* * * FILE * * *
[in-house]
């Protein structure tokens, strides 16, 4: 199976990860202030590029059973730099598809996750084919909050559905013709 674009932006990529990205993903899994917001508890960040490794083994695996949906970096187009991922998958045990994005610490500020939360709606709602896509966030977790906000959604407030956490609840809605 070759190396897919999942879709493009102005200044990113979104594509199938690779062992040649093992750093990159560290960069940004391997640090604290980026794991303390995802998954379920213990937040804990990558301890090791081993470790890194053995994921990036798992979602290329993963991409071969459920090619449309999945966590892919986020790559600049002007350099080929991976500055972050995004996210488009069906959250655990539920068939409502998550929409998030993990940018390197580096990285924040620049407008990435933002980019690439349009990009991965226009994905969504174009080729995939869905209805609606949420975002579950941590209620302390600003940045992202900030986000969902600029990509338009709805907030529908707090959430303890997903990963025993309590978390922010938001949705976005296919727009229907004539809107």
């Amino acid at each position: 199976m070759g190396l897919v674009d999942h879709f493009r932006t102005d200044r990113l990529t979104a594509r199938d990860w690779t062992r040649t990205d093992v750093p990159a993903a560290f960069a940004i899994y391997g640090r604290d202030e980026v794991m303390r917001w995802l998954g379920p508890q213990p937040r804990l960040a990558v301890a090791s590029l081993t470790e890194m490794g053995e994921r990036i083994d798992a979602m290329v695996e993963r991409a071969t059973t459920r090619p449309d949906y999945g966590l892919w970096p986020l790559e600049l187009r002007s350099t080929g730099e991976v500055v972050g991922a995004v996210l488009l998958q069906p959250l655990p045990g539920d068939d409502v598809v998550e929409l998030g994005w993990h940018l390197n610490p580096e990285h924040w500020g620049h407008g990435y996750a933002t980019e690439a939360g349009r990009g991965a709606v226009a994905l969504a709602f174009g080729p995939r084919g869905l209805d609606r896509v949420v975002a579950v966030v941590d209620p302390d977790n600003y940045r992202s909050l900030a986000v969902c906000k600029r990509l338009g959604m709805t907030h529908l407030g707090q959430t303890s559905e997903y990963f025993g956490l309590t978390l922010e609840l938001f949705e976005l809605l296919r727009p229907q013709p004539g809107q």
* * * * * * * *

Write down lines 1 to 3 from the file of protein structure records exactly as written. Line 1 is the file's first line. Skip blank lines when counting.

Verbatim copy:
[in-house]
């Protein structure tokens, strides 16, 4: 199976990860202030590029059973730099598809996750084919909050559905013709 674009932006990529990205993903899994917001508890960040490794083994695996949906970096187009991922998958045990994005610490500020939360709606709602896509966030977790906000959604407030956490609840809605 070759190396897919999942879709493009102005200044990113979104594509199938690779062992040649093992750093990159560290960069940004391997640090604290980026794991303390995802998954379920213990937040804990990558301890090791081993470790890194053995994921990036798992979602290329993963991409071969459920090619449309999945966590892919986020790559600049002007350099080929991976500055972050995004996210488009069906959250655990539920068939409502998550929409998030993990940018390197580096990285924040620049407008990435933002980019690439349009990009991965226009994905969504174009080729995939869905209805609606949420975002579950941590209620302390600003940045992202900030986000969902600029990509338009709805907030529908707090959430303890997903990963025993309590978390922010938001949705976005296919727009229907004539809107």
């Amino acid at each position: 199976m070759g190396l897919v674009d999942h879709f493009r932006t102005d200044r990113l990529t979104a594509r199938d990860w690779t062992r040649t990205d093992v750093p990159a993903a560290f960069a940004i899994y391997g640090r604290d202030e980026v794991m303390r917001w995802l998954g379920p508890q213990p937040r804990l960040a990558v301890a090791s590029l081993t470790e890194m490794g053995e994921r990036i083994d798992a979602m290329v695996e993963r991409a071969t059973t459920r090619p449309d949906y999945g966590l892919w970096p986020l790559e600049l187009r002007s350099t080929g730099e991976v500055v972050g991922a995004v996210l488009l998958q069906p959250l655990p045990g539920d068939d409502v598809v998550e929409l998030g994005w993990h940018l390197n610490p580096e990285h924040w500020g620049h407008g990435y996750a933002t980019e690439a939360g349009r990009g991965a709606v226009a994905l969504a709602f174009g080729p995939r084919g869905l209805d609606r896509v949420v975002a579950v966030v941590d209620p302390d977790n600003y940045r992202s909050l900030a986000v969902c906000k600029r990509l338009g959604m709805t907030h529908l407030g707090q959430t303890s559905e997903y990963f025993g956490l309590t978390l922010e609840l938001f949705e976005l809605l296919r727009p229907q013709p004539g809107q």